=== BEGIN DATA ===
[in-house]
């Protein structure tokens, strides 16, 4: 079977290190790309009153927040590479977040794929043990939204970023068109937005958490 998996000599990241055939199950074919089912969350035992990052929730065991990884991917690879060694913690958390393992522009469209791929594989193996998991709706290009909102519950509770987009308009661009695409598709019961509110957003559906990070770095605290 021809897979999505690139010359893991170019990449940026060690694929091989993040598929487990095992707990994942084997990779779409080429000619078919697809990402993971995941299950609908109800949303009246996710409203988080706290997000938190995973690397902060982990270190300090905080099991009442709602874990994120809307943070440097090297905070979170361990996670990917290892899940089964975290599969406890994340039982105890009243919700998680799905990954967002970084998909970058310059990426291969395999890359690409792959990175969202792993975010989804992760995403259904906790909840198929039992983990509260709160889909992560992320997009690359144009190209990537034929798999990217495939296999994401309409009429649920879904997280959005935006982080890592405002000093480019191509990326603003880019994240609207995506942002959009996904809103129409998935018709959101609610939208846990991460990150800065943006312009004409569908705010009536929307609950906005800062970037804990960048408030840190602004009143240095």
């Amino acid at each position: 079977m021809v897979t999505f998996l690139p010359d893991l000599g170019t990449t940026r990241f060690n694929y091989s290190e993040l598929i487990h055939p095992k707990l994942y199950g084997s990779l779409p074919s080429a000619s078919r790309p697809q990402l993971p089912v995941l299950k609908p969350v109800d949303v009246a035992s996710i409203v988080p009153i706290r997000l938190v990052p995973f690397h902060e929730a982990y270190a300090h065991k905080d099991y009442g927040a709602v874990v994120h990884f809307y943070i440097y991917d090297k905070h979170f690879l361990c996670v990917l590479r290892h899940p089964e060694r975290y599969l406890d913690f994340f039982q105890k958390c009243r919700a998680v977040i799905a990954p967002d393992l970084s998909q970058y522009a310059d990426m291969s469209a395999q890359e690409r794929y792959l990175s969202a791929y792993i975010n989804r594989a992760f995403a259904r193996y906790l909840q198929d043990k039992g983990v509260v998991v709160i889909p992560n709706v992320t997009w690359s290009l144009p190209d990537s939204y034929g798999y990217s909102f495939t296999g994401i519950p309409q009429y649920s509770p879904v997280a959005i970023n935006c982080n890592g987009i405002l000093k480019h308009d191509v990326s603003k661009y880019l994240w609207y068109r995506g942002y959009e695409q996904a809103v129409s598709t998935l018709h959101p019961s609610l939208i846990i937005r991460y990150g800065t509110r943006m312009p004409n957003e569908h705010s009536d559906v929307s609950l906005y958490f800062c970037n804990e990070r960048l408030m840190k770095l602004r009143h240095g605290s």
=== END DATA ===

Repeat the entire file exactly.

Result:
[in-house]
């Protein structure tokens, strides 16, 4: 079977290190790309009153927040590479977040794929043990939204970023068109937005958490 998996000599990241055939199950074919089912969350035992990052929730065991990884991917690879060694913690958390393992522009469209791929594989193996998991709706290009909102519950509770987009308009661009695409598709019961509110957003559906990070770095605290 021809897979999505690139010359893991170019990449940026060690694929091989993040598929487990095992707990994942084997990779779409080429000619078919697809990402993971995941299950609908109800949303009246996710409203988080706290997000938190995973690397902060982990270190300090905080099991009442709602874990994120809307943070440097090297905070979170361990996670990917290892899940089964975290599969406890994340039982105890009243919700998680799905990954967002970084998909970058310059990426291969395999890359690409792959990175969202792993975010989804992760995403259904906790909840198929039992983990509260709160889909992560992320997009690359144009190209990537034929798999990217495939296999994401309409009429649920879904997280959005935006982080890592405002000093480019191509990326603003880019994240609207995506942002959009996904809103129409998935018709959101609610939208846990991460990150800065943006312009004409569908705010009536929307609950906005800062970037804990960048408030840190602004009143240095």
């Amino acid at each position: 079977m021809v897979t999505f998996l690139p010359d893991l000599g170019t990449t940026r990241f060690n694929y091989s290190e993040l598929i487990h055939p095992k707990l994942y199950g084997s990779l779409p074919s080429a000619s078919r790309p697809q990402l993971p089912v995941l299950k609908p969350v109800d949303v009246a035992s996710i409203v988080p009153i706290r997000l938190v990052p995973f690397h902060e929730a982990y270190a300090h065991k905080d099991y009442g927040a709602v874990v994120h990884f809307y943070i440097y991917d090297k905070h979170f690879l361990c996670v990917l590479r290892h899940p089964e060694r975290y599969l406890d913690f994340f039982q105890k958390c009243r919700a998680v977040i799905a990954p967002d393992l970084s998909q970058y522009a310059d990426m291969s469209a395999q890359e690409r794929y792959l990175s969202a791929y792993i975010n989804r594989a992760f995403a259904r193996y906790l909840q198929d043990k039992g983990v509260v998991v709160i889909p992560n709706v992320t997009w690359s290009l144009p190209d990537s939204y034929g798999y990217s909102f495939t296999g994401i519950p309409q009429y649920s509770p879904v997280a959005i970023n935006c982080n890592g987009i405002l000093k480019h308009d191509v990326s603003k661009y880019l994240w609207y068109r995506g942002y959009e695409q996904a809103v129409s598709t998935l018709h959101p019961s609610l939208i846990i937005r991460y990150g800065t509110r943006m312009p004409n957003e569908h705010s009536d559906v929307s609950l906005y958490f800062c970037n804990e990070r960048l408030m840190k770095l602004r009143h240095g605290s």